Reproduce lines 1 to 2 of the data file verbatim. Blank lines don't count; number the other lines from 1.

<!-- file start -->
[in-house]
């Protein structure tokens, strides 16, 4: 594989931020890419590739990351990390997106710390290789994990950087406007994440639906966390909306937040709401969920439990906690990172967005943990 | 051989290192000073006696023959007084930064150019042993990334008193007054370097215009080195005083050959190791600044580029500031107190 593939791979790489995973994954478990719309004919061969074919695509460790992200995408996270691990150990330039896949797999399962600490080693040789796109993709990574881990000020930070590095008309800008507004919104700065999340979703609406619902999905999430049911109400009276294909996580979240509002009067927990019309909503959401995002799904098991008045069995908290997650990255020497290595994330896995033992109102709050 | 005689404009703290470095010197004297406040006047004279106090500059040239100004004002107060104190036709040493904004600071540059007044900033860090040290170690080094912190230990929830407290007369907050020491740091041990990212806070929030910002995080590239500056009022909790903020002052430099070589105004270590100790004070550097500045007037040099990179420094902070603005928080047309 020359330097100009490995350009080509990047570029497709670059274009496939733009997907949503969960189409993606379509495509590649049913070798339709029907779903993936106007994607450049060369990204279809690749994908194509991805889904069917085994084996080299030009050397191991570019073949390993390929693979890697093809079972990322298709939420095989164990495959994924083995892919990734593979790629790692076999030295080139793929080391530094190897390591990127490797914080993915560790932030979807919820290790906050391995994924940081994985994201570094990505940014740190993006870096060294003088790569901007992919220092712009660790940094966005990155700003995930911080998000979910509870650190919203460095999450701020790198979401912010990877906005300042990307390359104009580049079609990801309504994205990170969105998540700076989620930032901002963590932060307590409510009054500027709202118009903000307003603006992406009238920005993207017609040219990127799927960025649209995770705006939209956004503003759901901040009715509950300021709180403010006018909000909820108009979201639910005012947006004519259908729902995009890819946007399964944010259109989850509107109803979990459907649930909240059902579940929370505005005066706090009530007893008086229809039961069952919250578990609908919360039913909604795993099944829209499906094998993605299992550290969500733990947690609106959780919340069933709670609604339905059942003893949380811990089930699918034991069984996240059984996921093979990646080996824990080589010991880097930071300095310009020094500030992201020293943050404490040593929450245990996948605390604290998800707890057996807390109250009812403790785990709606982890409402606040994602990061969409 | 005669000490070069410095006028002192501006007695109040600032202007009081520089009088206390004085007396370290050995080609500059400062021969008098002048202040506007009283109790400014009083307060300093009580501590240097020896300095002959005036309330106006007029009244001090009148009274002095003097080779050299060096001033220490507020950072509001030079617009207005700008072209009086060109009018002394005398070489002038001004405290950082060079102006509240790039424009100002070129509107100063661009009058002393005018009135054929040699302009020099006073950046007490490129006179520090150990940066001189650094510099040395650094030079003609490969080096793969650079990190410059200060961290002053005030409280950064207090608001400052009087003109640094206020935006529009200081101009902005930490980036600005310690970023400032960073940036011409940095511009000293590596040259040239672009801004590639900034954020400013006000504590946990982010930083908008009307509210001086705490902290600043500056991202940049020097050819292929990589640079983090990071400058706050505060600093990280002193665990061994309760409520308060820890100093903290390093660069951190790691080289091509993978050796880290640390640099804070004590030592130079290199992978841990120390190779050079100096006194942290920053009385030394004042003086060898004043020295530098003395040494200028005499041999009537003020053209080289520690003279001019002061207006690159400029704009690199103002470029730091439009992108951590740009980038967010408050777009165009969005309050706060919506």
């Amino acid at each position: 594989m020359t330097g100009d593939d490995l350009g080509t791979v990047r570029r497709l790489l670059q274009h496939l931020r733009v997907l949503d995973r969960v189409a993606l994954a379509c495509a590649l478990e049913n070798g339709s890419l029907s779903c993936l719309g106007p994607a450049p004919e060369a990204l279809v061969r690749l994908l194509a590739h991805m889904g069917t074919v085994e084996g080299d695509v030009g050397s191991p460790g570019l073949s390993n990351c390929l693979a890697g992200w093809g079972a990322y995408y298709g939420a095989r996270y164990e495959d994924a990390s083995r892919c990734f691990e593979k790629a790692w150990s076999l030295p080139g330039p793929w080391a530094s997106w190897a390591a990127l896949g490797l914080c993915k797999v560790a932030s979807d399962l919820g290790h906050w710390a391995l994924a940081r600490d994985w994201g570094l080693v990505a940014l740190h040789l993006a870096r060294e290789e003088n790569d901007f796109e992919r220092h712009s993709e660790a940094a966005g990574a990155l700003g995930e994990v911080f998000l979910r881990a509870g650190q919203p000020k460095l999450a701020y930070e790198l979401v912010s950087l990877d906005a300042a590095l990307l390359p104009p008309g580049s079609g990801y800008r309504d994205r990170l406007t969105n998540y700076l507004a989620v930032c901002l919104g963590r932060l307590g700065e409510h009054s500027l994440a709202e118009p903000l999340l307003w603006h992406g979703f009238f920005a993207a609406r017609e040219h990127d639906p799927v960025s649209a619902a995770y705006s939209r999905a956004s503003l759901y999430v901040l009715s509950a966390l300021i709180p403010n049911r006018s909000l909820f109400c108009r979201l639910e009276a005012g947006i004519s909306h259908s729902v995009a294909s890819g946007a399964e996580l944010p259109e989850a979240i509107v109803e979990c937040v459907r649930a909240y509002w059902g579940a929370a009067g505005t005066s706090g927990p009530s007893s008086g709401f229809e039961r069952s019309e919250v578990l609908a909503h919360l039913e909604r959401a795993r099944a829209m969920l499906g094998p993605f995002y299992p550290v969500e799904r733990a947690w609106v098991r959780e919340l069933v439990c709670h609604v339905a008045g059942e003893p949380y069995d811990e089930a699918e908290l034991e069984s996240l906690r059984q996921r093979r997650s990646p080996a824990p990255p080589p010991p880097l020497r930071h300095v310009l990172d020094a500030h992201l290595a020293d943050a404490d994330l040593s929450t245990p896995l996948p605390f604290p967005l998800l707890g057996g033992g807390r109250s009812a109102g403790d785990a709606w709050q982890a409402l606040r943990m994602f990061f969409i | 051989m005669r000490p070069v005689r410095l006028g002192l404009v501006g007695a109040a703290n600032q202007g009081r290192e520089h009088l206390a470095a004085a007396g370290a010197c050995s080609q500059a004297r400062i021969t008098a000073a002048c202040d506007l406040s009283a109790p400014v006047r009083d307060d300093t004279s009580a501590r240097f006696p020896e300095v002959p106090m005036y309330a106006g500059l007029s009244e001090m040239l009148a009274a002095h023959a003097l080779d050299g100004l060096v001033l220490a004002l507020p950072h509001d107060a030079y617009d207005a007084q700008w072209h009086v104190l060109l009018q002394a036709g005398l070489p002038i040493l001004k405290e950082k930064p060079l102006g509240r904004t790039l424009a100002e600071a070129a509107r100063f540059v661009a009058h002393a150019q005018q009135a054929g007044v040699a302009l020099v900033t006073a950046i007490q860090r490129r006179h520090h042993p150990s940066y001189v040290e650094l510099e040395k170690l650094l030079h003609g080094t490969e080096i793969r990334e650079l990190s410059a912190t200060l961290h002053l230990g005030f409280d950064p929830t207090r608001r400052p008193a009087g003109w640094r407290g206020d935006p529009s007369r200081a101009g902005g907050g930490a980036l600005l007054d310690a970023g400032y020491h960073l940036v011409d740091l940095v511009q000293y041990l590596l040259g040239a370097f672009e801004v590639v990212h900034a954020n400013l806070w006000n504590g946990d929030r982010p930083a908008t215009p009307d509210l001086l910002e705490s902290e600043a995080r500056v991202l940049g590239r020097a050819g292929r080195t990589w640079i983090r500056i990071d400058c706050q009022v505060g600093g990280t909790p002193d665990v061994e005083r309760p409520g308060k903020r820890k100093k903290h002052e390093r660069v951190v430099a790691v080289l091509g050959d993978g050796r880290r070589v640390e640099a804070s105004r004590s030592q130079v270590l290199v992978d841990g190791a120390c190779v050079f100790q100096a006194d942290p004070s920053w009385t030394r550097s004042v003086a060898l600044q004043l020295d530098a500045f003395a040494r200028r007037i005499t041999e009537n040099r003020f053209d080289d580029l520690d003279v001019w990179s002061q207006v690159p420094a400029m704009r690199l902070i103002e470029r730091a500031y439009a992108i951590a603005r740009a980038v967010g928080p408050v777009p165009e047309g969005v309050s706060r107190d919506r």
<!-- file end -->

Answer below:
[in-house]
């Protein structure tokens, strides 16, 4: 594989931020890419590739990351990390997106710390290789994990950087406007994440639906966390909306937040709401969920439990906690990172967005943990 | 051989290192000073006696023959007084930064150019042993990334008193007054370097215009080195005083050959190791600044580029500031107190 593939791979790489995973994954478990719309004919061969074919695509460790992200995408996270691990150990330039896949797999399962600490080693040789796109993709990574881990000020930070590095008309800008507004919104700065999340979703609406619902999905999430049911109400009276294909996580979240509002009067927990019309909503959401995002799904098991008045069995908290997650990255020497290595994330896995033992109102709050 | 005689404009703290470095010197004297406040006047004279106090500059040239100004004002107060104190036709040493904004600071540059007044900033860090040290170690080094912190230990929830407290007369907050020491740091041990990212806070929030910002995080590239500056009022909790903020002052430099070589105004270590100790004070550097500045007037040099990179420094902070603005928080047309 020359330097100009490995350009080509990047570029497709670059274009496939733009997907949503969960189409993606379509495509590649049913070798339709029907779903993936106007994607450049060369990204279809690749994908194509991805889904069917085994084996080299030009050397191991570019073949390993390929693979890697093809079972990322298709939420095989164990495959994924083995892919990734593979790629790692076999030295080139793929080391530094190897390591990127490797914080993915560790932030979807919820290790906050391995994924940081994985994201570094990505940014740190993006870096060294003088790569901007992919220092712009660790940094966005990155700003995930911080998000979910509870650190919203460095999450701020790198979401912010990877906005300042990307390359104009580049079609990801309504994205990170969105998540700076989620930032901002963590932060307590409510009054500027709202118009903000307003603006992406009238920005993207017609040219990127799927960025649209995770705006939209956004503003759901901040009715509950300021709180403010006018909000909820108009979201639910005012947006004519259908729902995009890819946007399964944010259109989850509107109803979990459907649930909240059902579940929370505005005066706090009530007893008086229809039961069952919250578990609908919360039913909604795993099944829209499906094998993605299992550290969500733990947690609106959780919340069933709670609604339905059942003893949380811990089930699918034991069984996240059984996921093979990646080996824990080589010991880097930071300095310009020094500030992201020293943050404490040593929450245990996948605390604290998800707890057996807390109250009812403790785990709606982890409402606040994602990061969409 | 005669000490070069410095006028002192501006007695109040600032202007009081520089009088206390004085007396370290050995080609500059400062021969008098002048202040506007009283109790400014009083307060300093009580501590240097020896300095002959005036309330106006007029009244001090009148009274002095003097080779050299060096001033220490507020950072509001030079617009207005700008072209009086060109009018002394005398070489002038001004405290950082060079102006509240790039424009100002070129509107100063661009009058002393005018009135054929040699302009020099006073950046007490490129006179520090150990940066001189650094510099040395650094030079003609490969080096793969650079990190410059200060961290002053005030409280950064207090608001400052009087003109640094206020935006529009200081101009902005930490980036600005310690970023400032960073940036011409940095511009000293590596040259040239672009801004590639900034954020400013006000504590946990982010930083908008009307509210001086705490902290600043500056991202940049020097050819292929990589640079983090990071400058706050505060600093990280002193665990061994309760409520308060820890100093903290390093660069951190790691080289091509993978050796880290640390640099804070004590030592130079290199992978841990120390190779050079100096006194942290920053009385030394004042003086060898004043020295530098003395040494200028005499041999009537003020053209080289520690003279001019002061207006690159400029704009690199103002470029730091439009992108951590740009980038967010408050777009165009969005309050706060919506």